Just when I thought a musical wouldn’t make the list, I hear about the Lyric Hammersmith’s production of Bugsy Malone! What a fantastic way to reopen the theatre after its redevelopment! The Jodie Foster film from 1976 is certainly very well known and it will be thrilling to see this gangster musical set in the Prohibition era of the 1920s brought to life with, as the theatre says, “a cast of exciting young talent.” 2014 has been a tough year for musicals, so I hope this one proves to be a success.
13. Death of a Salesman (Royal Shakespeare Theatre, Stratford-Upon-Avon, 26th March – 2nd May)
2014 has seen me tick off two more Arthur Miller classics from my list of plays to see and thanks to the RSC next year, I’ll also be able to add Death of a Salesman to that list. To be directed by the brilliant Greg Doran (whose plays seem to be brought to life in such an accessible and clear way) and with a cast that includes well established stars Antony Sher and Harriet Walter alongside younger RSC talent such as Alex Hassell (currently Prince Hal in Henry IV) and Sam Marks, I’m looking forward to planning a trip to Stratford-Upon-Avon for this.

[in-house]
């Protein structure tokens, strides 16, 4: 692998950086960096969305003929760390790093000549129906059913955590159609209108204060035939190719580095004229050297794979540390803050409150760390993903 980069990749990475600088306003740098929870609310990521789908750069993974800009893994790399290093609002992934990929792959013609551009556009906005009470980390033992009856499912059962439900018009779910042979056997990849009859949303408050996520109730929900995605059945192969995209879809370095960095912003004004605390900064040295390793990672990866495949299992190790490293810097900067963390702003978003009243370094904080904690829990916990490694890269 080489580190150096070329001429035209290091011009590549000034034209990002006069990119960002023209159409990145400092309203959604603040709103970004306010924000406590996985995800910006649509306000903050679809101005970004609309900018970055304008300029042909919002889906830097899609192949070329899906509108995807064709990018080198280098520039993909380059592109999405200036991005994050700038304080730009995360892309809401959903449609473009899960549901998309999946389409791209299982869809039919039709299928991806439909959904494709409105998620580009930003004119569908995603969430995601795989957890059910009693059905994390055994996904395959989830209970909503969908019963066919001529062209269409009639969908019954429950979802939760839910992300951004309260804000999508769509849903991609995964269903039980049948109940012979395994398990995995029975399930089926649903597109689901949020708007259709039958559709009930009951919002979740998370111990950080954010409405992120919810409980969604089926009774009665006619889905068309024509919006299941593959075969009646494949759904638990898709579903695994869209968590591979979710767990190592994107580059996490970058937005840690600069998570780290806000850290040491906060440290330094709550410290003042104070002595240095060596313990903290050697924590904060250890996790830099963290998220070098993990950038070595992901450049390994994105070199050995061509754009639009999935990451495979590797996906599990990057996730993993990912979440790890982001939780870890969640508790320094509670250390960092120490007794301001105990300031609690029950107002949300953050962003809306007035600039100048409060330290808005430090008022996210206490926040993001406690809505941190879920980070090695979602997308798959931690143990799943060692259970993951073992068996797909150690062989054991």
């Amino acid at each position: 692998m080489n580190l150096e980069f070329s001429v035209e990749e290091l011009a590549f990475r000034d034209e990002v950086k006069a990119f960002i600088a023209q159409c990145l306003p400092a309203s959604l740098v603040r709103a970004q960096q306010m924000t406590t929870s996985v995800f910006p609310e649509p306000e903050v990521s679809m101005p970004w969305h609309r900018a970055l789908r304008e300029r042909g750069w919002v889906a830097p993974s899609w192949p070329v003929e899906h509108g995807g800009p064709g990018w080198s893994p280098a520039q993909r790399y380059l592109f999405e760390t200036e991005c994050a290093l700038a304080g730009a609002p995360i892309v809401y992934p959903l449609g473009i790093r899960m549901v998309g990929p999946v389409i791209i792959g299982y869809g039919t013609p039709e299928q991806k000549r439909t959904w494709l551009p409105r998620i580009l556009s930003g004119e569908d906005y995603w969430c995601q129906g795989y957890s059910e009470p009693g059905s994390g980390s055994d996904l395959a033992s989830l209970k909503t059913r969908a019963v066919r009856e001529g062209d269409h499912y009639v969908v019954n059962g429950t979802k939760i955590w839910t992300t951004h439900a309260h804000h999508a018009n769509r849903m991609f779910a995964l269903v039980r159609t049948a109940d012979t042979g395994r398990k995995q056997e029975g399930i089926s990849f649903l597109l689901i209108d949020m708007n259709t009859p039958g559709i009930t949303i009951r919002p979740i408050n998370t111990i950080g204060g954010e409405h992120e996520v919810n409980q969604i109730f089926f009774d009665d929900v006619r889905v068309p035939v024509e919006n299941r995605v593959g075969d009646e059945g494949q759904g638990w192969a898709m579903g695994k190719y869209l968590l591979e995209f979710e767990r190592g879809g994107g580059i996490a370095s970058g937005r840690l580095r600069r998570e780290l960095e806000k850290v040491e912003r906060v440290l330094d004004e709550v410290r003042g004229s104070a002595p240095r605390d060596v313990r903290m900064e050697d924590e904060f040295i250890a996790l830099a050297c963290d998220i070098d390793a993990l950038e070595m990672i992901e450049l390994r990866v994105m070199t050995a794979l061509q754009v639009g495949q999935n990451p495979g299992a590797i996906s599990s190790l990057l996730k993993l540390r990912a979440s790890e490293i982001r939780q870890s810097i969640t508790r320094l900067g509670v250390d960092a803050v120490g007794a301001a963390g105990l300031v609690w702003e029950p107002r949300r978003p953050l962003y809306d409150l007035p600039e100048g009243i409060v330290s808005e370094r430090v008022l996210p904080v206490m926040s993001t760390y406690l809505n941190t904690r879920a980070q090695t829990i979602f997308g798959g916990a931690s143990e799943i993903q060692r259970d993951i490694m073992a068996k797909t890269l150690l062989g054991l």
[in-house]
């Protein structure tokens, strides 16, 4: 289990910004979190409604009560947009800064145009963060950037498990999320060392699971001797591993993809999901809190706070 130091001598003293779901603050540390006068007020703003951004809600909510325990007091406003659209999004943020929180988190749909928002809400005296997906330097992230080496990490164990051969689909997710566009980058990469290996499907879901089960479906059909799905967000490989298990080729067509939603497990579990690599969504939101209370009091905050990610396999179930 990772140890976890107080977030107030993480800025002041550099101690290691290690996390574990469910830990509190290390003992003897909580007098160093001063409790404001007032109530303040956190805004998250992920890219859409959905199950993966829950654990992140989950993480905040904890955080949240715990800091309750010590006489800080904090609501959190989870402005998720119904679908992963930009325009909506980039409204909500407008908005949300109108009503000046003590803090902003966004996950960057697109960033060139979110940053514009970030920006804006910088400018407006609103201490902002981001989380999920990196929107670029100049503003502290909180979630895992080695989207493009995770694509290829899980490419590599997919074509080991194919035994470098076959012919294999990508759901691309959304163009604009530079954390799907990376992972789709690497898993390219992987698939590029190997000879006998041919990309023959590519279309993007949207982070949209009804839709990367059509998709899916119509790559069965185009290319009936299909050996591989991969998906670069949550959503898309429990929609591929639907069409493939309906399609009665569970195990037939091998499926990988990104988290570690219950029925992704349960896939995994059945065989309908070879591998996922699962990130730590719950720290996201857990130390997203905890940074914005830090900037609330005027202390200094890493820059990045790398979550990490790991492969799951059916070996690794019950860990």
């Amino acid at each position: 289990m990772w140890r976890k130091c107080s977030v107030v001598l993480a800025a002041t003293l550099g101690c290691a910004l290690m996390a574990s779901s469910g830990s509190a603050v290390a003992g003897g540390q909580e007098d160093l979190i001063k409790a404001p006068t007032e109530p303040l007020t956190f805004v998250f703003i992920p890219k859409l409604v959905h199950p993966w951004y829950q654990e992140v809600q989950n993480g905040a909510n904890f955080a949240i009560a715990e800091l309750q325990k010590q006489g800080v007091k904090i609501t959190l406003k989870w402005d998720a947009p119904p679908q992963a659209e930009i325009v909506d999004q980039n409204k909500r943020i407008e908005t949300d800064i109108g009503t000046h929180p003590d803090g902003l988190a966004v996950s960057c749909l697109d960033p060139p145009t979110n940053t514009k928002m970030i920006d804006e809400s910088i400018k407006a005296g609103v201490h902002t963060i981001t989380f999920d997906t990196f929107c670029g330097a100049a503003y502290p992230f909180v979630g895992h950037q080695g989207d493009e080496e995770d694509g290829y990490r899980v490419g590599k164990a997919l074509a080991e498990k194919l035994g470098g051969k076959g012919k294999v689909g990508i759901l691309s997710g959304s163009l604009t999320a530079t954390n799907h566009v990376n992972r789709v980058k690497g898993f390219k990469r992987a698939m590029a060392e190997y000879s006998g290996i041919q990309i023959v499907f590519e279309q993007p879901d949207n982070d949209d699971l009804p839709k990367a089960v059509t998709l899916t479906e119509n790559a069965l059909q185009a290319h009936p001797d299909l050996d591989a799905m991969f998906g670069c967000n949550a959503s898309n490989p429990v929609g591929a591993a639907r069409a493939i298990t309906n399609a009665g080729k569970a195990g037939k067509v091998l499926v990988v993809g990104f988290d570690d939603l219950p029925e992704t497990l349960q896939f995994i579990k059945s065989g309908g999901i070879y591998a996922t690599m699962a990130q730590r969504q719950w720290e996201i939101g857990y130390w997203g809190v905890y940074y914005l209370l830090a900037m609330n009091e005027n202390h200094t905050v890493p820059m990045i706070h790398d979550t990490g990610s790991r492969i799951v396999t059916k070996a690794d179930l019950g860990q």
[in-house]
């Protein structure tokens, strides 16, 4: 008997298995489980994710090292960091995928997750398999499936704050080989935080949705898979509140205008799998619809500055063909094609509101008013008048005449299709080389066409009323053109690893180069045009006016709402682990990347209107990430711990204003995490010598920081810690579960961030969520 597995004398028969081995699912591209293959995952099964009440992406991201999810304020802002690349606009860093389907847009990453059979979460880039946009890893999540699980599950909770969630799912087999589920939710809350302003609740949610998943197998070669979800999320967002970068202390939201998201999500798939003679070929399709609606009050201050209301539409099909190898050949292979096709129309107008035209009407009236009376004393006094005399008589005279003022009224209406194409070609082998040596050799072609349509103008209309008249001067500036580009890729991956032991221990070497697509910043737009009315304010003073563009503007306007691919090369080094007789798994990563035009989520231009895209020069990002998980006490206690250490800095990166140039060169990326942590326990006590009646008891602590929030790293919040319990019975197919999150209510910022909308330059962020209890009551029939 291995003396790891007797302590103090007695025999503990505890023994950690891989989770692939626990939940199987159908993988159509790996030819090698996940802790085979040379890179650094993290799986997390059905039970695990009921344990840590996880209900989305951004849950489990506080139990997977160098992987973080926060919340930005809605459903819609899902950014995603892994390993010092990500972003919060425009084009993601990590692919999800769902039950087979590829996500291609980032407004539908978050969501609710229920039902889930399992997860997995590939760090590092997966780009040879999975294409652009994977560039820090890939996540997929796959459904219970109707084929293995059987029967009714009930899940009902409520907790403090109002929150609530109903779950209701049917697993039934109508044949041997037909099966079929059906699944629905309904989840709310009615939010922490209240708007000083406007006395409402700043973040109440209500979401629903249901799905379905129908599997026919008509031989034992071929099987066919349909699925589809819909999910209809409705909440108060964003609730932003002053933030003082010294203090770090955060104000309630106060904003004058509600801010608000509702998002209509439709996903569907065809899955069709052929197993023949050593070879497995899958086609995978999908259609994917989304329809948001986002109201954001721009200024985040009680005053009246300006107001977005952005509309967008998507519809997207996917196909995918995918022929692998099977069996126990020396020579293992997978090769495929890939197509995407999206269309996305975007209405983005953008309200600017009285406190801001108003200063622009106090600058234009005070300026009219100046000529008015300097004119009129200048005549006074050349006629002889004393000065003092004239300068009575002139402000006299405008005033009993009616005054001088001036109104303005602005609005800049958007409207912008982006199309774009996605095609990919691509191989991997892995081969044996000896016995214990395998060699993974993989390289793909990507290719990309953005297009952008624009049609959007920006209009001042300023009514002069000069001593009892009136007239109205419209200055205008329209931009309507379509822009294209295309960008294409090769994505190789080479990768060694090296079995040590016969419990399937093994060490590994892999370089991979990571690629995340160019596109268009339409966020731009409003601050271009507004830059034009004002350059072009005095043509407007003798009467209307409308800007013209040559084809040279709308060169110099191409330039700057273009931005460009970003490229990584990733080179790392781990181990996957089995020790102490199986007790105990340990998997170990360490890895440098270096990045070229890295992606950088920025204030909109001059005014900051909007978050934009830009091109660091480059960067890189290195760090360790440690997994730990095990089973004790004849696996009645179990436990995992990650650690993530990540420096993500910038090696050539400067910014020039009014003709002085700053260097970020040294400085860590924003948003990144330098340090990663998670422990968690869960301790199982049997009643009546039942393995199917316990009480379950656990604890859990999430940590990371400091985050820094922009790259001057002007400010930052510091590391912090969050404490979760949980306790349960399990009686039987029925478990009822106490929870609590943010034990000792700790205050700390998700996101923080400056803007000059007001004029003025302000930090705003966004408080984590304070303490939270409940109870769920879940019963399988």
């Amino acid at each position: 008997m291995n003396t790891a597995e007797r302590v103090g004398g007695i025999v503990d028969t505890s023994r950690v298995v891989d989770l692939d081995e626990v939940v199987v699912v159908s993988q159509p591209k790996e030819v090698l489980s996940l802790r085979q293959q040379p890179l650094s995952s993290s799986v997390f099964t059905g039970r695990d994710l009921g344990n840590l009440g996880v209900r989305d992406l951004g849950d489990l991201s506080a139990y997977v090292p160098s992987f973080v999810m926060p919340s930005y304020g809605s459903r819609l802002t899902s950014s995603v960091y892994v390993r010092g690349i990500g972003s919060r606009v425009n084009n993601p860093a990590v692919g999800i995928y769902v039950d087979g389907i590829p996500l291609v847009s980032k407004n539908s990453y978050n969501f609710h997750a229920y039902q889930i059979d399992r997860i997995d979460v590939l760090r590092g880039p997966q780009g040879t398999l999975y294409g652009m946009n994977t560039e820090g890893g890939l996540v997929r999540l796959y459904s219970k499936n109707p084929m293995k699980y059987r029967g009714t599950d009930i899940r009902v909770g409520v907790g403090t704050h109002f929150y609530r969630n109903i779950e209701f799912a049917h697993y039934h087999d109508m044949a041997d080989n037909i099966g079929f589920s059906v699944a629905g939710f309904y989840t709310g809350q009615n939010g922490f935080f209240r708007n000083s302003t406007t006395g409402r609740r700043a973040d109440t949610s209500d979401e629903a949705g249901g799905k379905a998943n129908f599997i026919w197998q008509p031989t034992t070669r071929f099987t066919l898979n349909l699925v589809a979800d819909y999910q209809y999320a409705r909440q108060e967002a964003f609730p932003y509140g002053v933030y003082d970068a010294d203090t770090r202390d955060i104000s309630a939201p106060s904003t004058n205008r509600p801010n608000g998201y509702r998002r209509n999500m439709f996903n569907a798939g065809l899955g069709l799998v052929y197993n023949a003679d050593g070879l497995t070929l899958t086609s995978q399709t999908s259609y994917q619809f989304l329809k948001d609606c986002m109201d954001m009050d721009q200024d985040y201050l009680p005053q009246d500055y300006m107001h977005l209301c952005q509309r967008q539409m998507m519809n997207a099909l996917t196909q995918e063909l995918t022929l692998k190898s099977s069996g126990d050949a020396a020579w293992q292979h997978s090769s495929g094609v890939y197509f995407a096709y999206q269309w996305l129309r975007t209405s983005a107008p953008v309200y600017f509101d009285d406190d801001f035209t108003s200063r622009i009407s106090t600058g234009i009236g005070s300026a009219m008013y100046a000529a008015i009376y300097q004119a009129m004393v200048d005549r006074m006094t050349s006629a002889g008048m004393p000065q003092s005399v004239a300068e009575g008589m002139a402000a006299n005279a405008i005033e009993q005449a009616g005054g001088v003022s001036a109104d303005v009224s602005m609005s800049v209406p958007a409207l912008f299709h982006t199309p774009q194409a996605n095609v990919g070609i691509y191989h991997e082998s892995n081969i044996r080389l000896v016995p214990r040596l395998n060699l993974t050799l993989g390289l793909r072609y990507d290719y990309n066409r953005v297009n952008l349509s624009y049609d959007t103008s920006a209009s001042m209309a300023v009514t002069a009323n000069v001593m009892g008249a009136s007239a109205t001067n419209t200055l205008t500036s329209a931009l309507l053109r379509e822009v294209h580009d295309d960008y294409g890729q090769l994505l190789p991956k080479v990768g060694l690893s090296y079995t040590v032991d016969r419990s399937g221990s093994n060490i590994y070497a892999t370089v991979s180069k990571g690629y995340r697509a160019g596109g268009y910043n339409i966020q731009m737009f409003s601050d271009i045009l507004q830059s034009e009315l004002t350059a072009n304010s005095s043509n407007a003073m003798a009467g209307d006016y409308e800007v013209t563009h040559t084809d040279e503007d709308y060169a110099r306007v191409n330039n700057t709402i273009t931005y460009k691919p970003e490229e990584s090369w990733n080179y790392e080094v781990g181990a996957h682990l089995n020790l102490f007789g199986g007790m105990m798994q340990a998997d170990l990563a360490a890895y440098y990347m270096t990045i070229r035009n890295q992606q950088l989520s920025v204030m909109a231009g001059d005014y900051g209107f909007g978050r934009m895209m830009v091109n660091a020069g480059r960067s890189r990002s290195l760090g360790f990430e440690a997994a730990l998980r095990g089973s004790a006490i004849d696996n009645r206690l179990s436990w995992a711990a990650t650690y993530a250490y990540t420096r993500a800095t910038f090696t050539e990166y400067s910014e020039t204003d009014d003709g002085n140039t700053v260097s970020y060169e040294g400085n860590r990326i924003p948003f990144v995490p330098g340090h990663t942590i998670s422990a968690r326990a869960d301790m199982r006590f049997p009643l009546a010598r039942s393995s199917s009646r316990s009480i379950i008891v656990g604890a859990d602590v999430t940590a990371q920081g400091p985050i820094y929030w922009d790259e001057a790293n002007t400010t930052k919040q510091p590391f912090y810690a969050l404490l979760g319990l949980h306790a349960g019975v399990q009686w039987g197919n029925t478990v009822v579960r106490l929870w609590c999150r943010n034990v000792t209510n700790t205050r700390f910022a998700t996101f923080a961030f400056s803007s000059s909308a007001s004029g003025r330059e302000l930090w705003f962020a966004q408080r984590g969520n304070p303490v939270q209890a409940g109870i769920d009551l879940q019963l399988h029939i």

14. A View From A Bridge (Wyndam’s transfer, 10th February – 11th April)
It would have been criminal not to include the transfer of the Young Vic’s utterly incredible production of another Arthur Miller classic. Mark Strong was one of the best performances of 2014 as Eddie, whose complex relationship with his family, particularly his niece drives the play. You cannot take your eyes off him and I have no doubt it will be the same when this production begins at the Wyndam’s in February. The main cast are all back for its West End transfer, including Nicola Walker and Phoebe Fox as his wife and niece. Get your tickets fast!
15. My Night With Reg (Apollo transfer, 17th January – 11th April)
Another West End transfer coming soon is the transfer of the recent Donmar production of Kevin Elyot’s My Night With Reg. Set in a flat in 1985, everyone I know who saw this funny, yet bittersweet play loved it and so I’m so pleased I have another chance to catch it.
Sold out shows to keep an eye on
There are also a couple of exciting prospects which are already sold out, but I’ll be trying to get a return or day seat for if I can (the things you miss booking when in hospital!). So if you’re willing to not let the words “sold out” get in your way, keep these productions on your radar!